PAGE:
The Spirit Engineer
By A.J. West
Belfast – 1914. Spiritualism is sweeping the city, especially with the loss of the Titanic two years prior. But Engineering Professor William Jackson Crawford has no time for such superstitious nonsense. After all, he is a man of science on the rise in his chosen profession. Until one evening when he follows his wife, fearing she is having an affair, to the home of the Goligher family and stumbles upon a seance. While his mind tells him the seance is all trickery and hocus pocus, he can’t quite dismiss the voice of his dead son and mother that called to him in that poorly lit attic.
Eventually, William is hired to investigate the medium, Kathleen Goligher, and prove or disprove the existence of spirits. Through years of investigation, the Spirit Engineer is drawn deeper and deeper into the world of psychical phenomenon, becoming internationally famous and rubbing elbows with the likes of Arthur Conan Doyle and Harry Houdini. However, when public opinion starts to call him a fraud and a hoax, he must prove once and for all that the spirits, and the medium’s abilities, are real.
There’s a lot to unpack about this novel. First, I’m drawn to unreliable narrators and not only is this one deliciously unreliable, William Crawford proves that an arrogant asshole doesn’t have to be unlikable. I suppose his arrogance might not be that bad for his time, but wow, I was often astounded at his thought process. And I loved it, because he was believable and the author didn’t pull any punches with his character. He was fully fleshed out, warts and all.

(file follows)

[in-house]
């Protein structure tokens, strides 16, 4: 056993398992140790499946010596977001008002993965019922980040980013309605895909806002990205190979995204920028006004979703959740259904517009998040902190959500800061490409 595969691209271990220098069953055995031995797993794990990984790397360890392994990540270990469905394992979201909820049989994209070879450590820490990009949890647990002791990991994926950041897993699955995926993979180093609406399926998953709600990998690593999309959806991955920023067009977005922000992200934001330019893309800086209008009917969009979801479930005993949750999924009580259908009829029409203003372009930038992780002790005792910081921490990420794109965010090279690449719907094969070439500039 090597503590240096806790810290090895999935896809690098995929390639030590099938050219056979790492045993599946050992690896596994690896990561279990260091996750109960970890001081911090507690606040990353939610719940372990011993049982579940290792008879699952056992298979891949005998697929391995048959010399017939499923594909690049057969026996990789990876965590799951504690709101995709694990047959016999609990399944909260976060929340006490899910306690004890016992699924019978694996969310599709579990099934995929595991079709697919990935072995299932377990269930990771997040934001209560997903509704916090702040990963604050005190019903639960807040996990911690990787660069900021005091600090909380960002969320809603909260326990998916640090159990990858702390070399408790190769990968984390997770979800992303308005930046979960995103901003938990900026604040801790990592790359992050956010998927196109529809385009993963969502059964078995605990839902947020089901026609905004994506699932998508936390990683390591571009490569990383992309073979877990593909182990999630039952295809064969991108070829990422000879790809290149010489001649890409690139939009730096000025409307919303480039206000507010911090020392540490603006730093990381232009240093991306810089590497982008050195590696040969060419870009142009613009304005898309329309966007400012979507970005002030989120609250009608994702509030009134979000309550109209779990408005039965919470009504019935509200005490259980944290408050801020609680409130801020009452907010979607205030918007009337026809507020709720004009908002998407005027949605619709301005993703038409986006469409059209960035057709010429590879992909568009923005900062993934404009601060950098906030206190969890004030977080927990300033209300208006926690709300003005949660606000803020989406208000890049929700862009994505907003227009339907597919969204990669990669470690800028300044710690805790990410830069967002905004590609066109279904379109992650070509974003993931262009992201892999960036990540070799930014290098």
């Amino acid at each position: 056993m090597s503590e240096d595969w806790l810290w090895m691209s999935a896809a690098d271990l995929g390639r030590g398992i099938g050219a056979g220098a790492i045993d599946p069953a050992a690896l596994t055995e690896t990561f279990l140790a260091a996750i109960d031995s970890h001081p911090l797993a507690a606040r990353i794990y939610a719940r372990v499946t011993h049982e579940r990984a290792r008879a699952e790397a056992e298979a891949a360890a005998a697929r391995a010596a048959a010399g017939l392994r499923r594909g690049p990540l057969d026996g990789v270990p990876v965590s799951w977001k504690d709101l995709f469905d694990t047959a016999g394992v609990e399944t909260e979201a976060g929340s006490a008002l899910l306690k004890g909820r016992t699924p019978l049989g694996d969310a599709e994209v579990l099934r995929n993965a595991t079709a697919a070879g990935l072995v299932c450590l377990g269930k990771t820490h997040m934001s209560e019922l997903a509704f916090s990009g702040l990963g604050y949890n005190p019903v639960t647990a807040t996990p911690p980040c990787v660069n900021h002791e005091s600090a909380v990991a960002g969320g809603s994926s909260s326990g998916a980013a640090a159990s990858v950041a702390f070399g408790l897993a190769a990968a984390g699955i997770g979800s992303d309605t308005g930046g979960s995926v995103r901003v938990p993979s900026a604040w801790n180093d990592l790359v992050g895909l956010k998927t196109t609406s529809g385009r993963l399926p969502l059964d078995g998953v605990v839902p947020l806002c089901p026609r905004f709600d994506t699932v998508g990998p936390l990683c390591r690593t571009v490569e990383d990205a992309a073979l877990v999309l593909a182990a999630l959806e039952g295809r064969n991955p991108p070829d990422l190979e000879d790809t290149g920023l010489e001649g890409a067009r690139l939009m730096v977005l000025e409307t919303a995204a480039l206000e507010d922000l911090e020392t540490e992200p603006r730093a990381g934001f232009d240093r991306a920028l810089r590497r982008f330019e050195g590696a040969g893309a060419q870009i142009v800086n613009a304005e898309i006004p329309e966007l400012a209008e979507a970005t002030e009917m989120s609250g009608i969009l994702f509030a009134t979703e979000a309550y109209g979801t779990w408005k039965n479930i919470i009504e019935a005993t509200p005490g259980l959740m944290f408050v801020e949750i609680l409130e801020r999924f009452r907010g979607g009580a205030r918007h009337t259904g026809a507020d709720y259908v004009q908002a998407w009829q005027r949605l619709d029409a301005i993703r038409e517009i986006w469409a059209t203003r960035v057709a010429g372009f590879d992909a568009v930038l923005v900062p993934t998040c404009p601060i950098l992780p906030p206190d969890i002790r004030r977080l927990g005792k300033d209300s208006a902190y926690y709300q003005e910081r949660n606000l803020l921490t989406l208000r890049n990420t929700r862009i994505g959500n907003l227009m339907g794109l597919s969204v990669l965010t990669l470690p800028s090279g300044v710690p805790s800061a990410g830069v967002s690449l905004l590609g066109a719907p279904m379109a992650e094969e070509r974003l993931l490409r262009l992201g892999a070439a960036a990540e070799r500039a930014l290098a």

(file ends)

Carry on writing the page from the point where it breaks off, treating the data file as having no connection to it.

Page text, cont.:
The gothic atmosphere and historic details are wonderful and the pacing is great. Despite the fact the prologue gives the ending, this novel was about the journey, not the destination.
Throughout most of the book I had a firm four stars in mind, until the author threw in a plot twist worthy of Chuck Palahniuk or Dennis Lehane. Add to that, I hopped over to the author’s website and found out the novel is based on a true story. Reading through the research, it’s obvious where fictional license was taken and applauded the deftly woven story all the more. (Yes, I am aware that most blurbs for this book mention it’s based on a true story, but I prefer to know as little about the book as possible before I read it. So, I missed that bit.)
I believe I’m setting a new record for five star reviews in a row, but I do have to hand this one five stars.
To remain transparent, this was an advanced reader copy and frankly, it’s setting the ARC bar pretty high.
Until next time, thank you for visiting.
My rating system:
5 stars – Wow, I could not stop thinking about this book and/or I wish I’d writtn it.
4 stars – This was an awesome novel, I’d recommend it to friends.
3 stars – This was a good novel, I will look for more by this author.
2 stars – An okay novel, but I probably won’t look for anything else by the author.